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Cab Companies Sue Over Move To Open San Diego’s Taxi Market

A taxi is shown driving through the Gaslamp Quarter in this undated photo. 

Credit: Flickr / Leandro Neumann Ciuffo

Above: A taxi is shown driving through the Gaslamp Quarter in this undated photo.

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The number of cabs allowed on San Diego roadways is set to go from 993 to an unlimited number on April 1. A coalition of cab owners is trying to stop that.

A coalition of cab companies has filed a legal complaint against the Metropolitan Transit System, asking for an injunction on efforts to open the taxi market.

Beginning April 1, the number of cabs allowed on San Diego roadways is set to go from nearly a thousand to an unlimited number.

The cab companies claim the move violates the California Environmental Quality Act because the city, which contracts with MTS to manage the taxi industry, didn't complete an environmental review before allowing more smog-producing cabs on the road.

"There are environmental issues that will affect the overall quality of life. That was never addressed," said Michele Anderson, who represents cab company owners via the San Diego Transportation Association. "Will the number of taxicab permits double? Will it triple? Will it quadruple? Nobody ever answered that question."

More than 700 individuals have said they plan to apply for permits next month, said MTS spokesman Rob Schupp.

But Councilwoman Marti Emerald, who led the effort to open the market, said many of them already drive San Diego streets in leased taxis. She said she expects the industry to "go through some growing pains" but it won't see a huge net gain in the number of cabbies on the road. She also said new permit holders could mean new low-emission vehicles to replace older taxis.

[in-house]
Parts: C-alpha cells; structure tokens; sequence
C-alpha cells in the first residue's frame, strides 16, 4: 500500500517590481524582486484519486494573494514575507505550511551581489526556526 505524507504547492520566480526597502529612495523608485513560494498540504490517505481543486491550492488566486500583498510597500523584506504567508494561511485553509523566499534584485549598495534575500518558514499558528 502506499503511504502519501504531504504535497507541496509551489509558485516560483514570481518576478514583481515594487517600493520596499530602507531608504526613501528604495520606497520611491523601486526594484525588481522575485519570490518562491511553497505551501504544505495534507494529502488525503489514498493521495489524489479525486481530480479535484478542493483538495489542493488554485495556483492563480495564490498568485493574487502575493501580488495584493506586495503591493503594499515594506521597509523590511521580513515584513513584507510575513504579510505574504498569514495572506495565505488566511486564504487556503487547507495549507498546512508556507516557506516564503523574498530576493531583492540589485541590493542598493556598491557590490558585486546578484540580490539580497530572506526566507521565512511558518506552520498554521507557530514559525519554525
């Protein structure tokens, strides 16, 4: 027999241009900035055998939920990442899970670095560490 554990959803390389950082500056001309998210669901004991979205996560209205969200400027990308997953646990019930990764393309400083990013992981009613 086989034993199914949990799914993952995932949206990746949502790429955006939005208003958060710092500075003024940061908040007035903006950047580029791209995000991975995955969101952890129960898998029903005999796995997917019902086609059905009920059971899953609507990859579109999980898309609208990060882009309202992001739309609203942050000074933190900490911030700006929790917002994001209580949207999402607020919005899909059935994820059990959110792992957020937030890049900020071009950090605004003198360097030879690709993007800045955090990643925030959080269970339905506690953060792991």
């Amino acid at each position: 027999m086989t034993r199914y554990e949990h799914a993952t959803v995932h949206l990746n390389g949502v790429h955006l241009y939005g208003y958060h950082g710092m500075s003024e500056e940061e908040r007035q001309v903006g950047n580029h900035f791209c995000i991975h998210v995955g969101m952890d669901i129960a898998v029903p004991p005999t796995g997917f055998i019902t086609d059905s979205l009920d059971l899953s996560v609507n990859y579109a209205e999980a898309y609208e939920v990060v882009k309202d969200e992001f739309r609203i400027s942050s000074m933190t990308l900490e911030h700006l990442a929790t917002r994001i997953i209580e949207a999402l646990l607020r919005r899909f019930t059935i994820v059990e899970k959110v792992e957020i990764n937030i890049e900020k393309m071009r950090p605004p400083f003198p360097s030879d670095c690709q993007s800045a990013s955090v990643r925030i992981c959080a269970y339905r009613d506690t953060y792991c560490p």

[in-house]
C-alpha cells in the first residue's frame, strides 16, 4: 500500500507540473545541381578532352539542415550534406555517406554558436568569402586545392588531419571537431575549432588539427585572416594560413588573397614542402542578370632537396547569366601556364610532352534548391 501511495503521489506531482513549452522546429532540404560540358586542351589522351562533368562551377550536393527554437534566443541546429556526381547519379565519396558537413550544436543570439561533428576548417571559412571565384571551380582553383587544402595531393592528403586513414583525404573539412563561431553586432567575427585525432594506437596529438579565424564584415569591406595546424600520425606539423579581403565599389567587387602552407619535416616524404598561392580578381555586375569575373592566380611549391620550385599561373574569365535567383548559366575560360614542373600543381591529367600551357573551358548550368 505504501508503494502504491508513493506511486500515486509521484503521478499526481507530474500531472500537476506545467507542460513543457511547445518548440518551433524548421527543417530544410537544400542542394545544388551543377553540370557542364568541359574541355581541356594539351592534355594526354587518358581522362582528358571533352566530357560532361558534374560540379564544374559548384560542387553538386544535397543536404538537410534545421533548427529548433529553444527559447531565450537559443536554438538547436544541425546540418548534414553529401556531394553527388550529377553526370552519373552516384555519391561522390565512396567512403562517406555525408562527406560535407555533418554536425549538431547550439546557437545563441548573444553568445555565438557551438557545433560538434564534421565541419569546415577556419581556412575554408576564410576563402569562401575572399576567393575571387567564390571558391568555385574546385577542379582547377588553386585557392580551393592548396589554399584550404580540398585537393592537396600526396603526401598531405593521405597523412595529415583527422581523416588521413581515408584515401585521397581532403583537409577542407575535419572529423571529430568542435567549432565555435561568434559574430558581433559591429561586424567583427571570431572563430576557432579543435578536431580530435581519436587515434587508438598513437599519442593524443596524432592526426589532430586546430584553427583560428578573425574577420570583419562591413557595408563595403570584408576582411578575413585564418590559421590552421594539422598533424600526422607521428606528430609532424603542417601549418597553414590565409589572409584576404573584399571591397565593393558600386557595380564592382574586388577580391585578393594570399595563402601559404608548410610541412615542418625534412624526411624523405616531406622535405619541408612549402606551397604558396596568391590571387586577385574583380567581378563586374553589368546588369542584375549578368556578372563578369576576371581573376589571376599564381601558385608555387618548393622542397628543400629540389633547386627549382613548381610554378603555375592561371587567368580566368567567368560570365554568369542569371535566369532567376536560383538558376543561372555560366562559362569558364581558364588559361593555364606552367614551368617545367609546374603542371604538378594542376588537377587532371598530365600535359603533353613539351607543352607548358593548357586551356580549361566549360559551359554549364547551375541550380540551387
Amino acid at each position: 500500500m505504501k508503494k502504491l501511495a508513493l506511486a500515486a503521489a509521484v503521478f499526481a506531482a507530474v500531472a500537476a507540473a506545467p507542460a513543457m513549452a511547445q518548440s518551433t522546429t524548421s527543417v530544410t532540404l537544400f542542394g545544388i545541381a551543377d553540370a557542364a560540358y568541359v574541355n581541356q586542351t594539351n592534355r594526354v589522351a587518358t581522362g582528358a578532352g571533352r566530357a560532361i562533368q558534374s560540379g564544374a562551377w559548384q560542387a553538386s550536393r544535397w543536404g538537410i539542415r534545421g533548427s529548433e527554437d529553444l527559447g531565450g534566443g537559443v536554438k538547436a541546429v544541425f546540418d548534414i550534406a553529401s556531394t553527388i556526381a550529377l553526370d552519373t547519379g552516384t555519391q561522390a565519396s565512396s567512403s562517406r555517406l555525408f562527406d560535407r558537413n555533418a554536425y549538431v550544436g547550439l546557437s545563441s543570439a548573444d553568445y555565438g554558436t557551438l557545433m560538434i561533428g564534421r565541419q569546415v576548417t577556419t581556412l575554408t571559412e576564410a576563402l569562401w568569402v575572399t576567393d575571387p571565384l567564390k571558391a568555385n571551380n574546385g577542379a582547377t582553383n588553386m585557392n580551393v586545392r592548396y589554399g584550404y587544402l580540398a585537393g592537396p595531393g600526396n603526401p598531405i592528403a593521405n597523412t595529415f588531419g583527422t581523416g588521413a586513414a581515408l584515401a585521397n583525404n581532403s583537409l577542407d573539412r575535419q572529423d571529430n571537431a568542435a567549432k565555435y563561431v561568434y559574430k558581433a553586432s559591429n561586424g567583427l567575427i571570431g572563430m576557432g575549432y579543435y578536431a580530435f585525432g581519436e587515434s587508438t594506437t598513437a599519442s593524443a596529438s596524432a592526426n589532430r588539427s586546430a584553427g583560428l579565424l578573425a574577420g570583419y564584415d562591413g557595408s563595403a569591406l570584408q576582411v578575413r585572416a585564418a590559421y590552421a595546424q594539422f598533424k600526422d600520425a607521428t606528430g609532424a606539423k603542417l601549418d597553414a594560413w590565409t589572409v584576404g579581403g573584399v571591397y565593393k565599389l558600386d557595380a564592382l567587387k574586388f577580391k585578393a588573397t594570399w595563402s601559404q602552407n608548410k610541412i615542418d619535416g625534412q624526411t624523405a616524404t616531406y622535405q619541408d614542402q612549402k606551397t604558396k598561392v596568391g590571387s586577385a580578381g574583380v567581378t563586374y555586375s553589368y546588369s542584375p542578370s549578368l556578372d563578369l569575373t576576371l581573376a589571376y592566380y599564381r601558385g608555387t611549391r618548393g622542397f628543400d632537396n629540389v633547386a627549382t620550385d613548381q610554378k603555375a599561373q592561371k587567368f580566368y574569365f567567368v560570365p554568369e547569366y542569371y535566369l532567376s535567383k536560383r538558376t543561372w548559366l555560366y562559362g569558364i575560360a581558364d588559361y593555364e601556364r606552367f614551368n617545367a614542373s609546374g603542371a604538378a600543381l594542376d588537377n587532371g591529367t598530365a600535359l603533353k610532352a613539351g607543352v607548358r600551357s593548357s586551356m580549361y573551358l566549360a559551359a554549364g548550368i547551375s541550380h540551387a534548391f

The complaint's focus on California's strict environmental rules could be strategic. Buried at the end of the complaint is an allegation the change is unconstitutional because the city took cab companies' property without compensation. They're referring to taxi permits bought for an average of $120,000 that will lose their value when the city lifts its permit cap.

Owners in Milwaukee made a similar claim last year, but the courts didn't grant an injunction.

"What's happening in Milwaukee is what's happening in Milwaukee," Anderson said. "This is San Diego and we're going to let a California court decide if indeed it is taking."

San Diego City Attorney Jan Goldsmith will handle litigation for the transit system.

The city pushed the change through after a San Diego State study found many drivers who leased cabs from permit holders were earning less than minimum wage. Many permit holders bristled at the claim.

"I understand the effort to stop this. The current permit holders have an investment here, they have a business model that's been working for them and they're going to fight for it," Emerald said. "But we stand by the program. I genuinely believe that it's time to give these lease drivers the opportunity to work for themselves and to be able to make a living."


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